Dramatic elegance is an apt description for these French symphonic poems for voice and orchestra and their performance by Australian tenor, Steve Davislim. Having reviewed an earlier disc by this singer, my admiration grows with this recording.
His range of expression in Louis Vierne’s music covers the horror engendered in his setting of Victor Hugo’s Les Djinns (‘a hideous army of vampires and dragons fills the sky! ...hellish cries’) through the joyful anticipation of love mixed with sadness of unfulfilled love in Eros to the weariness of life in Ballade du déspespéré (Ballad of the despairing man) and the soulful questioning of the beautiful, delicate aspects of life in Pysché (also by Hugo). All of these works are relatively unknown, Vierne being mostly renowned for his organ works. Yet the major part of his composition was for the voice and, in fact, all three women who shared his life were singers. His vocal works often mirrored his troubled personal life and his feelings of despair expressed at the end of his life despite the accolades he had received as both organist and composer.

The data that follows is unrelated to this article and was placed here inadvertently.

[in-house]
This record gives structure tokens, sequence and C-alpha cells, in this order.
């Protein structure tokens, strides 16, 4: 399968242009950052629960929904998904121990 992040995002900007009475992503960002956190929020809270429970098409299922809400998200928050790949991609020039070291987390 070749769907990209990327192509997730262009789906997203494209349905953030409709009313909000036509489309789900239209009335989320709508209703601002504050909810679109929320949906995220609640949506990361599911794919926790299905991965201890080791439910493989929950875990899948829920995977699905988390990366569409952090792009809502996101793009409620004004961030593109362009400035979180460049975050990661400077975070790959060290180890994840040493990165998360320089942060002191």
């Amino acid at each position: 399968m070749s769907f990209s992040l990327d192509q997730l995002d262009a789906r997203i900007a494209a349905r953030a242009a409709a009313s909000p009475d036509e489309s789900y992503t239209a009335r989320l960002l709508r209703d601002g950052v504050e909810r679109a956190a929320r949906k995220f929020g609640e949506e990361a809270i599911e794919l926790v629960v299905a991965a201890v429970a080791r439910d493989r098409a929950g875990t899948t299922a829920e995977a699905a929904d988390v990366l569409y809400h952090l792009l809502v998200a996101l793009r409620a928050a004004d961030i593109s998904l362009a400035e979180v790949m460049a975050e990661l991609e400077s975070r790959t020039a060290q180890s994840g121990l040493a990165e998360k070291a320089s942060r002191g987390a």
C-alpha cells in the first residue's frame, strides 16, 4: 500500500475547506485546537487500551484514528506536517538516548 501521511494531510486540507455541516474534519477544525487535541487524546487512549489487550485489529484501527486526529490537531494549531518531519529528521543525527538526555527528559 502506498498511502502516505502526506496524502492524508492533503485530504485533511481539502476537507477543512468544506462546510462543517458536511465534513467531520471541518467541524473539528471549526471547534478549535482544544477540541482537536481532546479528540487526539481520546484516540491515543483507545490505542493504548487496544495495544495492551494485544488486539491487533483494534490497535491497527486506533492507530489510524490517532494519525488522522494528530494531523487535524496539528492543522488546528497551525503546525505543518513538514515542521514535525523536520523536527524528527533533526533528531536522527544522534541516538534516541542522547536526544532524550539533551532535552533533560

Steve Davislim brings great sensitivity to Ernest Chausson’s Poème de l’amour et de la mer (Poem of love and the sea), a standard work in the repertoire which has been recorded by many superb singers. It begins serenely with La fleur des eaux (The flower of the waters) but soon becomes anguished as the poet recalls the happy times of a lost love. The instrumental interlude in the form of a funeral march is followed by the lament La mort de l’amour (The death of love) ending with ‘the time of lilacs and roses is gone forever’.
From the above you will realise that there is mainly sadness expressed in these works but oh! so exquisitely!